Multi-processor developments in the United States for future high energy physics experiments and accelerators Page: 2 of 10
This article is part of the collection entitled: Office of Scientific & Technical Information Technical Reports and was provided to Digital Library by the UNT Libraries Government Documents Department.
The following text was automatically extracted from the image on this page using optical character recognition software:
Multi-Processor Developments in the United States for Future
High Energy Physics Experiments and Accelerators *
For the Advanced Computer Program
H. Areti, R. Atac, J. Biel, A. Cook, J. Deppe, M. Edel, M. Fischler,
R. Hance, D. Husby, T. Nash, T. Pham, and T. Zmuda
Advanced Computer Program
Fermi National Accelerator Laboratory+
Batavia, Illinois 60510 USA
The use of multi-processors for analysis and high-level triggering in High
Energy Physics experiments, pioneered by the early emulator systems, has
reached maturity, in particular with the multiple microprocessor systems
in use at Fermilab. It is widely acknowledged that such systems will fulfill
the major portion of the computing needs of future large experiments.
Recent developments at Fermilab's Advanced Computer Program will
make such systems even more powerful, cost-effective, and easier to use than
they are at present. The next generation of microprocessors, already
available, will provide CPU power of about one VAX 780 equivalent/$300,
while supporting most VMS FORTRAN extensions and large (>8MB) amounts of
memory. Low cost high density mass storage devices (based on video tape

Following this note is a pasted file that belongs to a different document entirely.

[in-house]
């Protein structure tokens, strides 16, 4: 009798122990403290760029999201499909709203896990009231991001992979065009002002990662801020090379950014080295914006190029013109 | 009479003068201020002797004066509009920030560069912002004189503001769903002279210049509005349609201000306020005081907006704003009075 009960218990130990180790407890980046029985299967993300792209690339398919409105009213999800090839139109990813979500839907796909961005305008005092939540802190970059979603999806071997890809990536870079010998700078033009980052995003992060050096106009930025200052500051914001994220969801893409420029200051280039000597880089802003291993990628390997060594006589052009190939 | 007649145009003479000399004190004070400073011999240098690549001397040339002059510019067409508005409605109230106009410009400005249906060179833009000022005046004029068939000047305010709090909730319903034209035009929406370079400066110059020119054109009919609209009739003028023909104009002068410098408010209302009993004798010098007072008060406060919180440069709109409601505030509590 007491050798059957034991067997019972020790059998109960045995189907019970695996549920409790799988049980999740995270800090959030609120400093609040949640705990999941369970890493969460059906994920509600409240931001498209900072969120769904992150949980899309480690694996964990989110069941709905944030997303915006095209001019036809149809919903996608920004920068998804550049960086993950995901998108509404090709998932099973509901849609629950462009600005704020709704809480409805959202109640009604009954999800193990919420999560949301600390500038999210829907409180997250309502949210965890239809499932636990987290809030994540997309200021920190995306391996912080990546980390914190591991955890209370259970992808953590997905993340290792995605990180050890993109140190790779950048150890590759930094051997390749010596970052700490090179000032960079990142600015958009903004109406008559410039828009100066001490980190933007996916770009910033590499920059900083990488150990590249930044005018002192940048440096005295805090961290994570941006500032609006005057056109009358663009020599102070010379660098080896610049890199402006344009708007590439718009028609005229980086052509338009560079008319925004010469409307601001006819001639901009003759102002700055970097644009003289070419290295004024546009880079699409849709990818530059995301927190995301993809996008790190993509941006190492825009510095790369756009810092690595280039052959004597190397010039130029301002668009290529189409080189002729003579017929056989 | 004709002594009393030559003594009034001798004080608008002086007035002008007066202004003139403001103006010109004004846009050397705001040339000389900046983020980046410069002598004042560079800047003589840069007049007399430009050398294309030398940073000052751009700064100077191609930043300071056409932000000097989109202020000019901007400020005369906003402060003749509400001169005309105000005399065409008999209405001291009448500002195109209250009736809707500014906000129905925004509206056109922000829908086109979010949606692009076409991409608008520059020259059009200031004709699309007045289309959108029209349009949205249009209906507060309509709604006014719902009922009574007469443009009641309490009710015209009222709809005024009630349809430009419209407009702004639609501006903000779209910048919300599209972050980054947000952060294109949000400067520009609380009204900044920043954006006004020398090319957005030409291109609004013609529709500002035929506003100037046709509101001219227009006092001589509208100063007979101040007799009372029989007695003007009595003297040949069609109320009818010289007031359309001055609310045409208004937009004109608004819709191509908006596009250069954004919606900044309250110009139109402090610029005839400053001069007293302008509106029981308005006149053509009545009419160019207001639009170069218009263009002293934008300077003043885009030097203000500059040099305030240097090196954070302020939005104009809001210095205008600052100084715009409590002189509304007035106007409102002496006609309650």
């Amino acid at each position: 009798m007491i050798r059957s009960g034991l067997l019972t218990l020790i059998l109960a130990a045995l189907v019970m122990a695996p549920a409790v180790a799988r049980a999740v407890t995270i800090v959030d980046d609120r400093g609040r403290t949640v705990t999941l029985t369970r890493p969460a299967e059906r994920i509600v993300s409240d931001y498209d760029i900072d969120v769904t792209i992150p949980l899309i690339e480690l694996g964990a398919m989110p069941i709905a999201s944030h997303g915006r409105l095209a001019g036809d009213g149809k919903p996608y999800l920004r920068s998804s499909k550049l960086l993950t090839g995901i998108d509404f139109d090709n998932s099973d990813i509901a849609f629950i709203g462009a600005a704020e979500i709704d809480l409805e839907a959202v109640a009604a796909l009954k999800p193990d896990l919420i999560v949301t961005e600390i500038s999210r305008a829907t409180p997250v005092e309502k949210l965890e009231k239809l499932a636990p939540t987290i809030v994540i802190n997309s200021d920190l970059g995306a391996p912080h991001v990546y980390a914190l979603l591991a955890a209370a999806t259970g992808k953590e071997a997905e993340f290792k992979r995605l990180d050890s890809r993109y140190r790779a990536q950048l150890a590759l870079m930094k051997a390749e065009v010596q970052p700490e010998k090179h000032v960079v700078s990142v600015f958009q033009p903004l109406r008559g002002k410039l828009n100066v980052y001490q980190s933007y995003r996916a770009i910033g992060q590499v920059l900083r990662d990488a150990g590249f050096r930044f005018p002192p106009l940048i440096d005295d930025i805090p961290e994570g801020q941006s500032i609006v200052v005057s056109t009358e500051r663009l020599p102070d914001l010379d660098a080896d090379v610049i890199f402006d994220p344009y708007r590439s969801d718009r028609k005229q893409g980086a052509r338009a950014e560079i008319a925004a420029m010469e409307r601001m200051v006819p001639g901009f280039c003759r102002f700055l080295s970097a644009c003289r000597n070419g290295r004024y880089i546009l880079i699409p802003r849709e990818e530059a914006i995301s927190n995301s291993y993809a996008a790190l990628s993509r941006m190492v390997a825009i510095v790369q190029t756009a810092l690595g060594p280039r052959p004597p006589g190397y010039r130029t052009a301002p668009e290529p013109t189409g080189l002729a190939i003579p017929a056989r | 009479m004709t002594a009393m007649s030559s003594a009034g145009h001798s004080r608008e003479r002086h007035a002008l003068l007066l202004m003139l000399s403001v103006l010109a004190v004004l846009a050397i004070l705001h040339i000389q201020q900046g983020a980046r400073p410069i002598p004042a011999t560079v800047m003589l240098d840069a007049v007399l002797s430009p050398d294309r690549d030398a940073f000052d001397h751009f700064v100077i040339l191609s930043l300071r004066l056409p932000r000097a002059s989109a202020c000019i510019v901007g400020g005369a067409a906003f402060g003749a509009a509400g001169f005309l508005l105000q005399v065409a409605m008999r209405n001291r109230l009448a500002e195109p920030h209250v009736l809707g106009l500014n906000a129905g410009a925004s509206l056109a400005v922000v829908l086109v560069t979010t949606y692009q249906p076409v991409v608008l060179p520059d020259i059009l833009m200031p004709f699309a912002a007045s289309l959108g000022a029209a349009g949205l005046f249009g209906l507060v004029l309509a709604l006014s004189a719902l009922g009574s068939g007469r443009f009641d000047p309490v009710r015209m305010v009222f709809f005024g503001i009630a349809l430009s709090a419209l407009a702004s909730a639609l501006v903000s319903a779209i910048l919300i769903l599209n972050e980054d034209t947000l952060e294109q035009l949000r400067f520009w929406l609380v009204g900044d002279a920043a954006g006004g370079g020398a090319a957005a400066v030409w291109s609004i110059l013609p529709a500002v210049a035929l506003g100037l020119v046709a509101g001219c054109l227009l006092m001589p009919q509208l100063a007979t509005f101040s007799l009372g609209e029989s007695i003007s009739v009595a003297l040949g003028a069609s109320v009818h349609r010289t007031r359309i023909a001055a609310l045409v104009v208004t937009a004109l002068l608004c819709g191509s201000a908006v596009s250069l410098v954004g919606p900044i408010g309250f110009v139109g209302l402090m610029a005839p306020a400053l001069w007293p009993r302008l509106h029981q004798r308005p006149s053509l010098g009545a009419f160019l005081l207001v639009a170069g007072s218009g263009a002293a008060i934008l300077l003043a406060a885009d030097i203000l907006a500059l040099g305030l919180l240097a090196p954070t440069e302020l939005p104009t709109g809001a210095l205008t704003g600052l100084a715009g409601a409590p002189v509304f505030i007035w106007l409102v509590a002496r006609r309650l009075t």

cartridge technology) will allow parallel I/O to remove potential I/O
bottlenecks in systems of over 1000 VAX equivalent processors. New
interconnection schemes and system software will allow more flexible
topologies and extremely high data bandwidth, especially for on-line
systems. This talk will summarize the work at the Advanced Computer
Program and the rest of the U.S. in this field.
High-Energy physicists have always wanted more computer power than they could
afford to buy in the commercial marketplace. However, the natural parallelism inherent in
the HEP computing problem (running the identical program on many millions of different
events) suggests a simple parallel processing solution. The pioneering emulator work by Kunz
et al. at SLAC demonstrated the feasibility of using multiprocessor systems to provide cost-
effective computing. Indeed, one of the earliest nine processor 168E systems is still doing work
today running Monte Carlo programs for the LASS detector, almost a decade after it was first
More recently, the advent of powerful 32-bit microprocessors has allowed the
development of even more convenient and cost-effective parallel processing systems. Such
systems are now an acknowledged important component of computing in high-energy physics.
*Talk given by Irwin Gaines at the Adriatico Conference on the "Impact of Digital Microelectronics and
Microprocessors on Particle Physics," International Centre for Theoretical Physics, Trieste, Italy,
March 28-30, 1988.
+Fermilab is operated by. Universities Research Association, Inc., under contract with the U.S.
Department of Energy.
Here’s what’s next.
This article can be searched. Note: Results may vary based on the legibility of text within the document.
Tools / Downloads
Get a copy of this page or view the extracted text.
Citing and Sharing
Basic information for referencing this web page. We also provide extended guidance on usage rights, references, copying or embedding.
Reference the current page of this Article.
Gaines, I. Multi-processor developments in the United States for future high energy physics experiments and accelerators, article, March 1, 1988; United States. (digital.library.unt.edu/ark:/67531/metadc1204307/m1/2/: accessed November 19, 2018), University of North Texas Libraries, Digital Library, digital.library.unt.edu; crediting UNT Libraries Government Documents Department.